Talent City Index report was a roaring success in Sweden, so now we are taking it to Finland!
Other markets to follow later this autumn, we’ll reveal which ones very soon.
What is Talent City Index report
Where would today’s and tomorrow’s qualified workforce prefer to work and live?
It is a question that many municipalities, regions, investors and employers are asking themselves – now that talent shortage is greater than ever throughout many industries.
We created the Talent City Index report to investigate and benchmark how cities rank against each other in the fierce competition for skilled workforce, to be used as a tool and guidance to improve a city’s attractiveness and retention power.
The first edition concentrated on Sweden, and it was published in Swedish. However, you can now download the report in English as well. It will give you a pretty good idea on the kind of data and learnings the report sheds light on.
Some interesting picks from the Swedish report:
- Gothenburg beats Stockholm as Sweden’s most attractive city! Gothenburg took 1st place in perceived attractiveness overtaking the capital. We see this trend in other countries as well; people leaving the capital en masse or choosing not to move there in the first place. Why is this?
- The search for safety – Stockholmers are looking for a new place to live for safety’s sake, despite higher wages in the capital.
- Cost of living – This is hardly a surprising one. Many want to use their hard-earned income in other things than just rent/mortgage.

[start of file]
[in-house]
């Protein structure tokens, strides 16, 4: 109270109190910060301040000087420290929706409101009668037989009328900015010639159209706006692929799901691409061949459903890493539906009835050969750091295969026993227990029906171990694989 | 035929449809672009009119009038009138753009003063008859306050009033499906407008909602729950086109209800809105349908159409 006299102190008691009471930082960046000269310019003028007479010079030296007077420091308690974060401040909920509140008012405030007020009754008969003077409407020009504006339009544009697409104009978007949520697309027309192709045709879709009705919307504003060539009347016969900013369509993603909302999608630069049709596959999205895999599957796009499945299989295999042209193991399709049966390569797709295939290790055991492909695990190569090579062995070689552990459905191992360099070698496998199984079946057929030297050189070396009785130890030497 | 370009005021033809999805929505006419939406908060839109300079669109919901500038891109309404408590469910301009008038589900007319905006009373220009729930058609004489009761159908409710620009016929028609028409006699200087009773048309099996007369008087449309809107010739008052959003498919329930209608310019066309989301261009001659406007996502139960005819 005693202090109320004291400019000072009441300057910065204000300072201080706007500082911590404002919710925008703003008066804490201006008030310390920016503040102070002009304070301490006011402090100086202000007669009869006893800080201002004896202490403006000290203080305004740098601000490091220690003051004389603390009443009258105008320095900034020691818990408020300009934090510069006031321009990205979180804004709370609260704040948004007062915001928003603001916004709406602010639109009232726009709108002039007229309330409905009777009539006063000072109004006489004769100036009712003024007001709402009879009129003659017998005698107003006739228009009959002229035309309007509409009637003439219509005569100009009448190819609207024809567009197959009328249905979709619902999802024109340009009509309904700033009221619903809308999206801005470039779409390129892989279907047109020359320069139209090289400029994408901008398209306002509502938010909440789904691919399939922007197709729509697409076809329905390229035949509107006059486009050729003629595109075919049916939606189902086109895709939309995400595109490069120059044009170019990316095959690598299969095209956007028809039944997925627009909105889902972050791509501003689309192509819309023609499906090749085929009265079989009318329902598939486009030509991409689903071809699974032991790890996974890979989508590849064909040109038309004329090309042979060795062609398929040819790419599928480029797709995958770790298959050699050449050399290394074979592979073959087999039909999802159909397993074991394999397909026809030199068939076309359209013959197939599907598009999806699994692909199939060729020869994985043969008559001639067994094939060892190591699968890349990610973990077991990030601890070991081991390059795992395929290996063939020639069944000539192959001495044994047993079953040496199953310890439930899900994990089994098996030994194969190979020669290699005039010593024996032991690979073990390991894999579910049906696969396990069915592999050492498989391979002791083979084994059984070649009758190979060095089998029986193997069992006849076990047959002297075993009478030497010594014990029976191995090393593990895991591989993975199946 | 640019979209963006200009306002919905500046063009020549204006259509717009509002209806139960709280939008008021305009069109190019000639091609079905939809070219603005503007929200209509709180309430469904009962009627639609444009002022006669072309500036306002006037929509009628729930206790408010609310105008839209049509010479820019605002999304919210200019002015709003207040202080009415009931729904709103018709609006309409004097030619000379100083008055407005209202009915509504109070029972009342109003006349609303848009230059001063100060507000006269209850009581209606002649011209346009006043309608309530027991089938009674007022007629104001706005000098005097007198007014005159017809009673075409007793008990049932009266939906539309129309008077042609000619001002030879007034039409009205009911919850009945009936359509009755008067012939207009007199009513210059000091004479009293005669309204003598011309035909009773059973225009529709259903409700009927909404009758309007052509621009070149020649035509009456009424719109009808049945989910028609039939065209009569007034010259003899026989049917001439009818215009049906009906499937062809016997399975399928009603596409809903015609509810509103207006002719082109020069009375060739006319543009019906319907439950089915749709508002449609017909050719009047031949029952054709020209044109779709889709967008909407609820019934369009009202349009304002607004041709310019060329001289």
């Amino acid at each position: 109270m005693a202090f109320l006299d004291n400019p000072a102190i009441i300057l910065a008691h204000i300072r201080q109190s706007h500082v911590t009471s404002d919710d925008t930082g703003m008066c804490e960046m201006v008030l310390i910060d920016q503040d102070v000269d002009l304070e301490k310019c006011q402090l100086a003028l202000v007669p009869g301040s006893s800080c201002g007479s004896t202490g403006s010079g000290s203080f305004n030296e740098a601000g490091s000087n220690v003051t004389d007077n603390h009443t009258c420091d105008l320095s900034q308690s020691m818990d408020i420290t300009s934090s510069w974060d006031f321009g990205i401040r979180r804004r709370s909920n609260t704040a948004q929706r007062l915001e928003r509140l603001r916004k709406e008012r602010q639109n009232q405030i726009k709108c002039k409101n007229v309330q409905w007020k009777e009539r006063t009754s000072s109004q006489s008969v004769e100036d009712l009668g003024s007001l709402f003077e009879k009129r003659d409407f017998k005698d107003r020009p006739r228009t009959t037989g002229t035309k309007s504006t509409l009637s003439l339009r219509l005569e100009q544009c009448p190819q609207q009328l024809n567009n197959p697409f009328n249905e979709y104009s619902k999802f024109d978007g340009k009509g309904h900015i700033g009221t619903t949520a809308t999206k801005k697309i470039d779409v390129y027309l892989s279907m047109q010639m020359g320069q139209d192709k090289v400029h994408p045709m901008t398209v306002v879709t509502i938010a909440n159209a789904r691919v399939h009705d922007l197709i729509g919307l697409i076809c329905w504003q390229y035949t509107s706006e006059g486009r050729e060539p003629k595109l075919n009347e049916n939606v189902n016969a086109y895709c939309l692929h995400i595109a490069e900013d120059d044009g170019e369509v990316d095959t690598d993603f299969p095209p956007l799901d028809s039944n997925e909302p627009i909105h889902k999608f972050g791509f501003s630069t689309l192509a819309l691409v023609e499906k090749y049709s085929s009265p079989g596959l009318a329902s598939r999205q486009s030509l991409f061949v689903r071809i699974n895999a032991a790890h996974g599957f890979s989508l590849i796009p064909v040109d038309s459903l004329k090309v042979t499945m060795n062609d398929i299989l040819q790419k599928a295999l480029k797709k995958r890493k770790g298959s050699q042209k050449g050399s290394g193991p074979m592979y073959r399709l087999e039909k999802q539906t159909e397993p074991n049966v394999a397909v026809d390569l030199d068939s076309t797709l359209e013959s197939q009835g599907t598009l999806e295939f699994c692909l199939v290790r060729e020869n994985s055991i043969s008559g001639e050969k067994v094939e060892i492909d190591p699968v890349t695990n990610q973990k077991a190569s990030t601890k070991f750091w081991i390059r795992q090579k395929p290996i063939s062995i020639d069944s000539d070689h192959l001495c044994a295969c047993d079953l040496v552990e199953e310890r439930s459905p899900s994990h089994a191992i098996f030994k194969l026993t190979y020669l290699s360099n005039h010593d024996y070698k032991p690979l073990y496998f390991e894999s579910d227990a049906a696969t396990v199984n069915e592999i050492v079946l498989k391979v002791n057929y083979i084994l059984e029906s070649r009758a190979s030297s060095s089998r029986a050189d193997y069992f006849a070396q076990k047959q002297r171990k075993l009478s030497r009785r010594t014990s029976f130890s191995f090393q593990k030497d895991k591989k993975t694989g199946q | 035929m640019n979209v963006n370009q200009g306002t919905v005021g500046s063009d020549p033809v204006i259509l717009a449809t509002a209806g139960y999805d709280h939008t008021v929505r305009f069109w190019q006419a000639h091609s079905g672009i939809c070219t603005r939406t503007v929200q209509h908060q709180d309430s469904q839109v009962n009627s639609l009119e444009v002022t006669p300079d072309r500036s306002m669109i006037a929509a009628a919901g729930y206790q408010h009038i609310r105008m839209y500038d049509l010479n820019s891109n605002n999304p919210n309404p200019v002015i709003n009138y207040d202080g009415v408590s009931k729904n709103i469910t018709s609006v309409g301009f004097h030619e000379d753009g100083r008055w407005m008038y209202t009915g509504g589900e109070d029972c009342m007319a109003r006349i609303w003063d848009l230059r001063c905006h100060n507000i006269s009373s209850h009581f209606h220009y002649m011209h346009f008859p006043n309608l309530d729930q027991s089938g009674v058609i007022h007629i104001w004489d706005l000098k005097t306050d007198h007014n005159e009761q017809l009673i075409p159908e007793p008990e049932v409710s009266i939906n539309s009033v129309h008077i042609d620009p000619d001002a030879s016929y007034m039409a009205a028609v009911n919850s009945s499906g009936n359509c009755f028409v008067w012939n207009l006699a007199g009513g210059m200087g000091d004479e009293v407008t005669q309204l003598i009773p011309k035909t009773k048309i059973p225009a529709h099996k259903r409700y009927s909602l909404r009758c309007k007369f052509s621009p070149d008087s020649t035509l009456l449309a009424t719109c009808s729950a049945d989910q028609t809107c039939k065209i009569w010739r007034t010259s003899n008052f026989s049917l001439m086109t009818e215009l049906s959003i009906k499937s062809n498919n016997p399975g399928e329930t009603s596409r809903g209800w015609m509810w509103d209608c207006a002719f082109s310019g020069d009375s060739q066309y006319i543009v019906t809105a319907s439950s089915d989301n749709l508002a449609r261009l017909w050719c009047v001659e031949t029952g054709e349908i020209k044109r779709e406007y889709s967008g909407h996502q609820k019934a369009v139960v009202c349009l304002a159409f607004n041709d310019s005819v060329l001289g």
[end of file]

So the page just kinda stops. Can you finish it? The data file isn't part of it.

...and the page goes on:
- Three biggest driving forces for leaving the capital
– Lifestyle changes
– Proximity to nature
- Non-capital cities are harvesting the benefits of this shift of the mindset. These cities are associated with career opportunities and job supply, but which are also seen as more secure and closer to nature. In Sweden’s case particularly Gothenburg and Uppsala.
- Places with the greatest risk of losing residents in the next five-year period, Blekinge ranks highest, followed by Malmö in second place
- Self-employed people and freelancers generally look for smaller municipalities such as Gotland, Falkenberg, Enköping and Eskilstuna
- People in IT and engineering rank career opportunities within a region as the most important attraction factor, while economists and those in healthcare rank lifestyle factors the highest
- Cities such as Umeå, Skellefteå, Sundsvall and Örnsköldsvik underperform in relation to their size, which indicates that northern Sweden will face major challenges in attracting new residents
How is skilled workforce perceiving the cities and municipalities of Finland?
The Finnish version of the report will launch with bells and whistles in November. Would you like to be one of the first ones to see the free report? Sign up for the mailing list and you will receive an invitation to the launch event where we walk you through the findings, answer any questions you may have and discuss together in what ways can we improve the attractiveness of your city/municipality based on the fresh-out-the-oven data.
Questions? Get in touch!
+46 70 86 73 634